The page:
Historic collections at risk, warns National Library

The National Library has warned its collections are deteriorating due to storage conditions and some three quarters of these are stored in premises without adequate fire protection.

Historic collections at risk, warns National Library

In a letter sent to Arts Minister Heather Humphries last July, the NLI said that a year-on-year increase in budget of €500,000 is needed to sustain the library.

“At the heart of the library’s problems is a lack of funding for resources, collections and infrastructure,” Marian Fitzgibbon wrote on behalf of the outgoing board at the NLI, whose term came to an end this summer.

“Provision needs to be made for storage of the collections both on-site and off-site,” the board’s recommendations read.

“Currently all the collections are deteriorating owing to the absence of environmental controls and there is a high ongoing risk of a catastrophic event such as a fire because approximately 75% of the collections are stored in premises without adequate fire protection.”

The NLI collections include manuscripts relating to historical figures such as Wolfe Tone, Daniel O’Connell, Roger Casement, Erskine Childers, and Padraig Pearse.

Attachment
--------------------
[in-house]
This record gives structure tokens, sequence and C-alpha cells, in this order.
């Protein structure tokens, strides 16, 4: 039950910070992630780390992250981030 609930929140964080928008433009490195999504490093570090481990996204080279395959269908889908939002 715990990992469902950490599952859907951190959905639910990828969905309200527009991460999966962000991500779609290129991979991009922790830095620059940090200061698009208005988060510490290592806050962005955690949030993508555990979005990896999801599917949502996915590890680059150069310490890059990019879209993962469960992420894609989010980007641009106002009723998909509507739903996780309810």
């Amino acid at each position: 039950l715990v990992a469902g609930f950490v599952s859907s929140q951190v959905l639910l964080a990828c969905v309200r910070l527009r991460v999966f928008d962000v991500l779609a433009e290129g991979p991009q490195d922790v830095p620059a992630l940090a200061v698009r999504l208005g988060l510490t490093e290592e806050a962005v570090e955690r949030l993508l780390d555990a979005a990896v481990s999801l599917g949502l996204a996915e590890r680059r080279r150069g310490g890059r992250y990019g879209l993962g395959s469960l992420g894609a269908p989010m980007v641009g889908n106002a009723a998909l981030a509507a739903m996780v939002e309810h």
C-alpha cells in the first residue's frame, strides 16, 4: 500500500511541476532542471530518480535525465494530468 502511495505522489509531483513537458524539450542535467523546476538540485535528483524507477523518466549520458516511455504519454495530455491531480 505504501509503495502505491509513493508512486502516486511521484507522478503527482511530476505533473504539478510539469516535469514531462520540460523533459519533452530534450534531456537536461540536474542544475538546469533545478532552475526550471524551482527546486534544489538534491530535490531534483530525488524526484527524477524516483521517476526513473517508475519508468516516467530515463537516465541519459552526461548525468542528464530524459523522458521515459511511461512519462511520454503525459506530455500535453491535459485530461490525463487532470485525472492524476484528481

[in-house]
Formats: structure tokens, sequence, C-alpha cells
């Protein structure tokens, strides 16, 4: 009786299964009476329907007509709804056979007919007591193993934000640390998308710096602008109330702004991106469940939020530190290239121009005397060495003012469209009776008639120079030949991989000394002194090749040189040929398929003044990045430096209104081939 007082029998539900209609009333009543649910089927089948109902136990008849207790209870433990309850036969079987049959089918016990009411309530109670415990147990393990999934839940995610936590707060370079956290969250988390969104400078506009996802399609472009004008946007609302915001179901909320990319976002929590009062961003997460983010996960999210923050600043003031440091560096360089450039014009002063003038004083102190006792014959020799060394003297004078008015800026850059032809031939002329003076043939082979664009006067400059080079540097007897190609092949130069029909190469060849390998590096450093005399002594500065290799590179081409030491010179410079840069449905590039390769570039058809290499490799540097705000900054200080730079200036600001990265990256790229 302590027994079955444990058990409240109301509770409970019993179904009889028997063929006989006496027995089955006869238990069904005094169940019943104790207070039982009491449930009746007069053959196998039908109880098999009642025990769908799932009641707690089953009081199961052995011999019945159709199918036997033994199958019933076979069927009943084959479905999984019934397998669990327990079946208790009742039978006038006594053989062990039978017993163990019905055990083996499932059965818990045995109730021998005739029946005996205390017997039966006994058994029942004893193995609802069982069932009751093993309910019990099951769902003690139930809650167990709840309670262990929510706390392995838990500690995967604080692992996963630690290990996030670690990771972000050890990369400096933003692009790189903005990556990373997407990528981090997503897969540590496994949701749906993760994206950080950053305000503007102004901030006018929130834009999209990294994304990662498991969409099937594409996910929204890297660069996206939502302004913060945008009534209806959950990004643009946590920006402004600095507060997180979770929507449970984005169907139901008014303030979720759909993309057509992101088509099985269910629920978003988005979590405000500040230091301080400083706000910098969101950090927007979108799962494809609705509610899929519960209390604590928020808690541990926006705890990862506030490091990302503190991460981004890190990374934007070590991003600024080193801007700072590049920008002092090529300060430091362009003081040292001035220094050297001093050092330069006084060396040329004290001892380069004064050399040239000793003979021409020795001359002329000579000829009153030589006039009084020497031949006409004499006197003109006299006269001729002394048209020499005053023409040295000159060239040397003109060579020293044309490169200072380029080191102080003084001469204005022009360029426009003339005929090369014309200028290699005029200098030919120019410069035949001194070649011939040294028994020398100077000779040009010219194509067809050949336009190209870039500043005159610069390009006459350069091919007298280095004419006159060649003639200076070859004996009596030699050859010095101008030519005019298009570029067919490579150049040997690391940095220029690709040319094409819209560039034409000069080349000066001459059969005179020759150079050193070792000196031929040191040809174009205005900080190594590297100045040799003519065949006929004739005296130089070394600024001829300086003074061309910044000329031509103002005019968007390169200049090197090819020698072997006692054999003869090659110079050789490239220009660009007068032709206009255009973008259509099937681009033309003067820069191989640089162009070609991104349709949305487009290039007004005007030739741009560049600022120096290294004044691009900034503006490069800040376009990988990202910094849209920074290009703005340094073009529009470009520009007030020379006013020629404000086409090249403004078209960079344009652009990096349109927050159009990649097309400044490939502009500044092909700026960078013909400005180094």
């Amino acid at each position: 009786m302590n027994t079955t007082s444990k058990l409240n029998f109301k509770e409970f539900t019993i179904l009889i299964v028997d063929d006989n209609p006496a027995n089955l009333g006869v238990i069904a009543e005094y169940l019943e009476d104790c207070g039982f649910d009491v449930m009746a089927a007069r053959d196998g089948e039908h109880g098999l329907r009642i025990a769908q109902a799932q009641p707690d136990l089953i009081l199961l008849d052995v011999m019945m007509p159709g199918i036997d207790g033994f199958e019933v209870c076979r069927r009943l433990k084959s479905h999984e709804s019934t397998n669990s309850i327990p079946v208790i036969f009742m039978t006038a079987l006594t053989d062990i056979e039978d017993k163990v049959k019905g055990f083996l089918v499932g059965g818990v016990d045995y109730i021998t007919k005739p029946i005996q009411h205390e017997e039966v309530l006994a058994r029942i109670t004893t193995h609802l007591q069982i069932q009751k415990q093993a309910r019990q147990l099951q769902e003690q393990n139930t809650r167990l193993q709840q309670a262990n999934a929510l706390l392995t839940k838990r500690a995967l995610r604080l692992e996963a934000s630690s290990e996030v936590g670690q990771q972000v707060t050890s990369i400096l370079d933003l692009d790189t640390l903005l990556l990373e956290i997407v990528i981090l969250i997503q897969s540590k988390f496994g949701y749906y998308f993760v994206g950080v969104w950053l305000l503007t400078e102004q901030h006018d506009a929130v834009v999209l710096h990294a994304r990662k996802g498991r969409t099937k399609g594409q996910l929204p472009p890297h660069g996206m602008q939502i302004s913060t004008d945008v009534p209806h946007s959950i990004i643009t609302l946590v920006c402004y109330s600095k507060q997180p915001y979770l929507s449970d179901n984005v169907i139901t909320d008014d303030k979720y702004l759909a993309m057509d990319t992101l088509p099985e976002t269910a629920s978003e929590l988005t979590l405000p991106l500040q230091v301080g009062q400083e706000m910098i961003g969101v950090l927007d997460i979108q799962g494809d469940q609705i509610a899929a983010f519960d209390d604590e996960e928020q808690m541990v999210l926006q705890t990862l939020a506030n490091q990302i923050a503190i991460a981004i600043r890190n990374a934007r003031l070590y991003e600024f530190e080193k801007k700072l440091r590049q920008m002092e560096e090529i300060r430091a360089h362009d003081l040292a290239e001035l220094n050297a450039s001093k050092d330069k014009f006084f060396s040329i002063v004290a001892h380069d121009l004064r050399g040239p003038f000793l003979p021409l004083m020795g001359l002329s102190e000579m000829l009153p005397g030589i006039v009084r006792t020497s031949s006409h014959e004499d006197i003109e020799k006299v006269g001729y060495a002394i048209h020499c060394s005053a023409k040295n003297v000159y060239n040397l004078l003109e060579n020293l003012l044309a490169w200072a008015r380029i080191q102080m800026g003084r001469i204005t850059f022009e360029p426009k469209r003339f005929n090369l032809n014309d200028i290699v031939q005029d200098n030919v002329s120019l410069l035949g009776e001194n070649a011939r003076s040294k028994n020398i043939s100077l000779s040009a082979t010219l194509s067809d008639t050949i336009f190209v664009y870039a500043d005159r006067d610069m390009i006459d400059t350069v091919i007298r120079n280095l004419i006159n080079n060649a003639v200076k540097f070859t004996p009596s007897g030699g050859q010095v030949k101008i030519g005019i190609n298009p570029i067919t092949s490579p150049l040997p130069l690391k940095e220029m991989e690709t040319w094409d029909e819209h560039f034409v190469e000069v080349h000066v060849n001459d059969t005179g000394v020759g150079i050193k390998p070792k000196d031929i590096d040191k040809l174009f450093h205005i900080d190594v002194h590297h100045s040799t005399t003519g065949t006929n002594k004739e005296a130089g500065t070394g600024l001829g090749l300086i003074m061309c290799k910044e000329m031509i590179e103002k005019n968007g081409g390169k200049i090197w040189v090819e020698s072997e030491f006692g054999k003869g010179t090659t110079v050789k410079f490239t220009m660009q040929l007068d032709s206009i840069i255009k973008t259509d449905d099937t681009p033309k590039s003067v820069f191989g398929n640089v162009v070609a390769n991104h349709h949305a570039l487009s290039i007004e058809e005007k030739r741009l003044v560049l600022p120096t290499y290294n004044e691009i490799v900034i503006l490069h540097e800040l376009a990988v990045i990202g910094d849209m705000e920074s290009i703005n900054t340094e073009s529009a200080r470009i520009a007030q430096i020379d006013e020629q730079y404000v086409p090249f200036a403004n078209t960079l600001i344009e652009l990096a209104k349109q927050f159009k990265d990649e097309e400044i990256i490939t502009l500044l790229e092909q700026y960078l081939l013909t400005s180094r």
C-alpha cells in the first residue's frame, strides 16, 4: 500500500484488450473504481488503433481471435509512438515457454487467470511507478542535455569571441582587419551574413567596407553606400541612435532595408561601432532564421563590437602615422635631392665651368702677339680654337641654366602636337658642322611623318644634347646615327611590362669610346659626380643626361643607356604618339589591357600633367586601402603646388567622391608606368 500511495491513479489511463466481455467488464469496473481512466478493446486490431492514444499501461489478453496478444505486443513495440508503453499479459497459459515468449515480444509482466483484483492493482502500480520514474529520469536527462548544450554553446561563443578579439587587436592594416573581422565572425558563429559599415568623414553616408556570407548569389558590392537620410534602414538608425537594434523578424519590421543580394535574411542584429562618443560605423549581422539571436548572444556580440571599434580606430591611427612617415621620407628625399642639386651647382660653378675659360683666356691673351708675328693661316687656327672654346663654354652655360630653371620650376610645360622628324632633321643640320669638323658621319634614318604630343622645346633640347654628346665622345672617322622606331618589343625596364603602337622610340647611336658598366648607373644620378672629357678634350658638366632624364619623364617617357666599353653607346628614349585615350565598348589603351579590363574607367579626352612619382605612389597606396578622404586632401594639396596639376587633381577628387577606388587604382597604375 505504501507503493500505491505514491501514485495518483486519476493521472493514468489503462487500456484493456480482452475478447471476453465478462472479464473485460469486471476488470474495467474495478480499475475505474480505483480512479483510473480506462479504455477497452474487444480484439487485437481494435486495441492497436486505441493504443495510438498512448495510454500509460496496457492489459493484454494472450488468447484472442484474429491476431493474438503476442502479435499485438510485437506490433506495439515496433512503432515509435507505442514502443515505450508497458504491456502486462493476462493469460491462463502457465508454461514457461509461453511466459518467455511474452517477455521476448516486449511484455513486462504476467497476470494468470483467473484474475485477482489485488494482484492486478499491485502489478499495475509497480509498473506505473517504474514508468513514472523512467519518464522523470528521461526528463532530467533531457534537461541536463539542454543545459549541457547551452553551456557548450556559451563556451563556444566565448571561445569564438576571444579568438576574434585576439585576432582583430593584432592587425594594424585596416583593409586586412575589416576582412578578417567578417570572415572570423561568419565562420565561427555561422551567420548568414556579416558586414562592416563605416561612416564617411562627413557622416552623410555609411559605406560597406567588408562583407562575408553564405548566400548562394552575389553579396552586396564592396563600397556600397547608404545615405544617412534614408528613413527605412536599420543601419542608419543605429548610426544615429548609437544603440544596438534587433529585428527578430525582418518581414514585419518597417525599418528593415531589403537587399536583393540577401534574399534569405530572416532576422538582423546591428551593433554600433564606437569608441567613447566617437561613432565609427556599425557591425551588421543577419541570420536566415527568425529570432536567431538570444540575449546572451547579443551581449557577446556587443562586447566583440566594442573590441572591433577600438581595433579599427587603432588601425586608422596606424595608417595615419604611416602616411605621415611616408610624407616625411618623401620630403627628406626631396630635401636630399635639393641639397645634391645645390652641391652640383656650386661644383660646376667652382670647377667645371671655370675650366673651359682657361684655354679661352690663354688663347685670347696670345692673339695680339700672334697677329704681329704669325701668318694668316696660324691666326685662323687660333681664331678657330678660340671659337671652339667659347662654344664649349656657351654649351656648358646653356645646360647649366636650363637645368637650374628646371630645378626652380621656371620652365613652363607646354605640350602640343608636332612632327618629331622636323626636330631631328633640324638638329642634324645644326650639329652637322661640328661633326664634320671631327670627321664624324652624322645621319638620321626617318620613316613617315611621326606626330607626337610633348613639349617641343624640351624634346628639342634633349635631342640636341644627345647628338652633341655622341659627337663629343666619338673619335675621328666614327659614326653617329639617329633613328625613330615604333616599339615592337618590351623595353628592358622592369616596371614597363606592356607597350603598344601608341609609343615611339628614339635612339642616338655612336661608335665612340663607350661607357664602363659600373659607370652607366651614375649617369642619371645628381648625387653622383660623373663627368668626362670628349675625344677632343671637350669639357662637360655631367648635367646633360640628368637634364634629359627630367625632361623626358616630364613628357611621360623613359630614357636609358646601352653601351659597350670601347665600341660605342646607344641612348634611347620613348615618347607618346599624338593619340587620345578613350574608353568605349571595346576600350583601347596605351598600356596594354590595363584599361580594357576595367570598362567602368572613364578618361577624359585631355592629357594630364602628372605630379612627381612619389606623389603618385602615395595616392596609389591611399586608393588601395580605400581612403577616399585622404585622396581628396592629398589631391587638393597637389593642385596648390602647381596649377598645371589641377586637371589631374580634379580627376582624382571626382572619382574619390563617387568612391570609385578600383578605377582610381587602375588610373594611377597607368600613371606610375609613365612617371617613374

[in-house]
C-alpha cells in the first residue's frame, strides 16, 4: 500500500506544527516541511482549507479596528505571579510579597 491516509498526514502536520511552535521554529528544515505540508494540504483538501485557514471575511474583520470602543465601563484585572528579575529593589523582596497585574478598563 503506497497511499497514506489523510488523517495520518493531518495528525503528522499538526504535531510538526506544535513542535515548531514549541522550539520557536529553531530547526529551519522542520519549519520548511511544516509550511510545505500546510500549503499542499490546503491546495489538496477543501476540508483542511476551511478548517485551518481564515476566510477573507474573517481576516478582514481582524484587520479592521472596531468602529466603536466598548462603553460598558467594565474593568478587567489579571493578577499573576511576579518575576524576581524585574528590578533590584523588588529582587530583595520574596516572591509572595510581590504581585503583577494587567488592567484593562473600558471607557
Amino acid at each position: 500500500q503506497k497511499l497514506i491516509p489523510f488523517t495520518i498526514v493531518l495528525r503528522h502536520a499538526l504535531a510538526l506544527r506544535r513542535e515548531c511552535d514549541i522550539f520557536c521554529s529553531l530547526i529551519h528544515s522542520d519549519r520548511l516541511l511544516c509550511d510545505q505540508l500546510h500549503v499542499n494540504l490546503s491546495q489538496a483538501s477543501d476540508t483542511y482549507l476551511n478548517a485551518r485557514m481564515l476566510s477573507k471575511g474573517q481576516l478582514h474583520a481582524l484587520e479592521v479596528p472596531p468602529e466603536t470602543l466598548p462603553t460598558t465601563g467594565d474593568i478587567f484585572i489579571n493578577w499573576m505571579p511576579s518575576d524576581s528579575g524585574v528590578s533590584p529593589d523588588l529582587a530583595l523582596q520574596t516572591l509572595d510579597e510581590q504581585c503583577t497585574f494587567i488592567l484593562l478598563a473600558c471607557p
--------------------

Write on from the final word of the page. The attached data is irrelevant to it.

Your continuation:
Collections relating to historic figures such as Daniel O’Connell and James Joyce are at risk.
Collections relating to historic figures such as Daniel O’Connell and James Joyce are at risk.

It also includes correspondence, diaries and drafts of published and unpublished work by literary figures including Patrick Kavanagh, Brendan Behan, James Joyce and WB Yeats.

The board also warned that a cut to staffing levels and funding “has meant the library is effectively not in the market for important heritage collections”.

It said the NLI’s staffing level has been cut from 110 in 2005 to 78 today, and that this level of staffing compares unfavourably with national libraries in other similar sized countries such as Belgium (295 staff), the Netherlands (328), Scotland (280) and Norway (420).

Sandra Collins, who was appointed director of the NLI after the board issued its recommendations, said that she has discussed the issues with Ms Humphries.

“The library faces challenges in our buildings, staffing and budget, many of which are legacy issues that have been outlined during previous directors’ terms also,” she said.

“I would like to acknowledge that the library’s budget has been maintained for 2016, to the same level as last year’s budget including the supplement granted by the minister in 2015.”

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